Artillery - Penalty By Percetion - (9/10)

Published on March 31, 2016


  1. In Defince Of Conformity
  2. Live By The Scythe
  3. Penalty By Perception
  4. Mercy Of Ignorance
  5. Rites Of War
  6. Sin Of Innocence
  7. When The Magic Is Gone
  8. Cosmic Brain
  9. Deity Machine
  10. Path Of The Atheist
  11. Welcome To The Mind Factory




Metal Blade Records

Playing Time:







Visit page

Live By The sCythe!


Listening to Artillery’s new album, Penalty By Perception, one has to stop and wonder; has this band always been this good? Listening back to the seven albums that preceded it, one has to concede that; no, no they have not. While the Danish thrashers have been putting out perfectly serviceable material for the better part of the last three decades, Penalty By Perception sees them operating on a whole new level—leaner, more polished and, above all, more lethal.




Penalty By Perception is built upon the same blueprint Artillery have been following since they made their aptly-titled comeback with B.A.C.K. in 1999. However, by this point that blueprint has been transformed from a rough draft to a fully-fledged foundation. Track-after-track, Penalty By Perception manages to deliver some of the best and most exciting traditional thrash numbers ever committed to record—especially in recent memory. Yet, for all its qualitative consistency, and traditional adherence, Penalty By Perception is also a remarkably diverse record as well. Despite the proclamation(s) of its opening track—“In Defiance Of Conformity”—Artillery stay well within the traditional thrash template, however, within those boundaries they also manage to hit many—if not all—of the extremes for which such a foundation allows. From the hardened anthem “Live By The Scythe” to thrash “ballad” “When The Magic Is Gone,” to the spasmodically, (early) Annihilator-esque “Welcome To The Mind Factory;” Penalty By Perception simply delivers on all fronts.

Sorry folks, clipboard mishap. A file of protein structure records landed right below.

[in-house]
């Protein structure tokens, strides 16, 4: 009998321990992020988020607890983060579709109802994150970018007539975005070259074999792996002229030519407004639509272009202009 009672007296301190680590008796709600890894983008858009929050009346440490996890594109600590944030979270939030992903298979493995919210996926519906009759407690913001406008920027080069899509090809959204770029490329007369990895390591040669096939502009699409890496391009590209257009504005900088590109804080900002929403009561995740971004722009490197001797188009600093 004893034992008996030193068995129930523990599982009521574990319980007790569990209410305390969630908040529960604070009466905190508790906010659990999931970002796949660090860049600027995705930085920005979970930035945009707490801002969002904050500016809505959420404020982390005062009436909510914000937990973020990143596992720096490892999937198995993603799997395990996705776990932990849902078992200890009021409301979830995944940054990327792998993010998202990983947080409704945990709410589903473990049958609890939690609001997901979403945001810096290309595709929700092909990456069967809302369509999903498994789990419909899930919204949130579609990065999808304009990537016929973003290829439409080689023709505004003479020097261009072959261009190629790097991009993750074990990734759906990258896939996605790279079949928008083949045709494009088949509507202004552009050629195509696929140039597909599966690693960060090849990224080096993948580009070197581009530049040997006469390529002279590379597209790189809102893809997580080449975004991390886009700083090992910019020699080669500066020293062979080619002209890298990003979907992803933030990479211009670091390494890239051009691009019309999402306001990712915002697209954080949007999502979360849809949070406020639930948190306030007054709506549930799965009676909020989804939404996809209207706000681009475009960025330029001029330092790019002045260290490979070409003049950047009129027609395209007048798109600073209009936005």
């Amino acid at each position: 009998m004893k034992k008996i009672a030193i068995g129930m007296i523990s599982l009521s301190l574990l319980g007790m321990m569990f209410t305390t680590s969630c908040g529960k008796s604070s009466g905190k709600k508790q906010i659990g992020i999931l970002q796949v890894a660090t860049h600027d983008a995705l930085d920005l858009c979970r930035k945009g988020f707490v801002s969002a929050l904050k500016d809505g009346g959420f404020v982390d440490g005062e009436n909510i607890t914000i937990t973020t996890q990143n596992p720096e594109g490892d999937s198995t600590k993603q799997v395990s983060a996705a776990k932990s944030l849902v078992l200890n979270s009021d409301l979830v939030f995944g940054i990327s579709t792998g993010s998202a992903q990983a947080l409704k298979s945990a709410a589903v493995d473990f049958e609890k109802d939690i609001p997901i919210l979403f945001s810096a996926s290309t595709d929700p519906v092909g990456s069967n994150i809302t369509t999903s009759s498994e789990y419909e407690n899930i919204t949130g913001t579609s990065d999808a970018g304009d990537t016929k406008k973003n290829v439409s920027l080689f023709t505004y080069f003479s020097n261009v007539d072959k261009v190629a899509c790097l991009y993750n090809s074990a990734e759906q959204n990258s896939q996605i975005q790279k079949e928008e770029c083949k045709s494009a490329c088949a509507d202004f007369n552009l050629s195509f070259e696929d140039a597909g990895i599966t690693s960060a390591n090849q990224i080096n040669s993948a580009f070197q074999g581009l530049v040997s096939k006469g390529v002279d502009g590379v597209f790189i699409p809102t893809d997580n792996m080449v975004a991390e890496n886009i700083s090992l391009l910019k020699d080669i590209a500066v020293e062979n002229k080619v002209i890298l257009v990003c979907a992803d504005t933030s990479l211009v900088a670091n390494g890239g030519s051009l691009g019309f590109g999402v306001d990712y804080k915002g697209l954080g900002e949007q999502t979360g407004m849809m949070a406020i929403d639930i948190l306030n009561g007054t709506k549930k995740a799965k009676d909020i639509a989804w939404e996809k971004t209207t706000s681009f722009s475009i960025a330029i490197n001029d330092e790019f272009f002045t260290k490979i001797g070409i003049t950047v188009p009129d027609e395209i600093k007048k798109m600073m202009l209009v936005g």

While there’s little to fault about Penalty By Perception, vocalist Michael Bastholm Dahl undoubtedly emerges as its—and Artillery’s— strongest asset. The Ripe pipesman made his debut with Artillery on their previous release Legions (2013), where his cleaner and more-traditional style brought a certain refreshing quality to the band’s material. However, with that release they also contributed somewhat significantly to an overall “weakening” of Artillery’s previously rabid sound. Penalty By Perception, on the other hand, sees Dahl step up to the plate at full force, so that his more-polished style actually elevates Artillery’s material beyond any expectedly-harsher, thrash affair. Dahl’s vocal style and distinct lyrical delivery ensure songs like “Live By The Scythe,” “Cosmic Brain” and “Deity Machine” will stick long in your head once you’re done listening—endowing Penalty By Perception with an instantaneous and lasting quality that’s quite simply been missing from most thrash metal since the heyday of the mid-eighties.


Dahl’s outstanding performance would be in vain though if it the rest of the band weren’t there to back him up, and there really isn’t a weak performance to be found on Penalty By Perception. Peter Thorslund’s bass plays a much more active and distinct role than most bassists are allowed in the thrash and metal genre overall, with many of the songs being lead by his alternating rhythmic, leads. Drummer, Josua Madsen lays down a layer covering fire that may as well be born of the cannon that adorns the record’s cover, and guitarists Michael and Morton Stützer’s riffing and lead work is sharp enough to cut yourself on.


Artillery – No school like the old school.
It may have been eight albums and three decades in the making, but Penalty By Perception finally sees Artillery delivering an album that might be considered the masterpiece of their career, and record worthy of being inducted into the thrash annals.1 Many classic thrash acts outside of the “Big Four” have been putting out some of the best material of their careers in recent times, but Artillery have gone one step further and bucked the trend—in the best way possible—by going and releasing the best album of theirs.

1 Yes, yes, I know: Fear Of Tomorrow and By Inheritance are really good as well; but are they really that good? (apparently so)


Joshua Bulleid

Author: Joshua Bulleid

Leave a Reply

Your email address will not be published. Required fields are marked *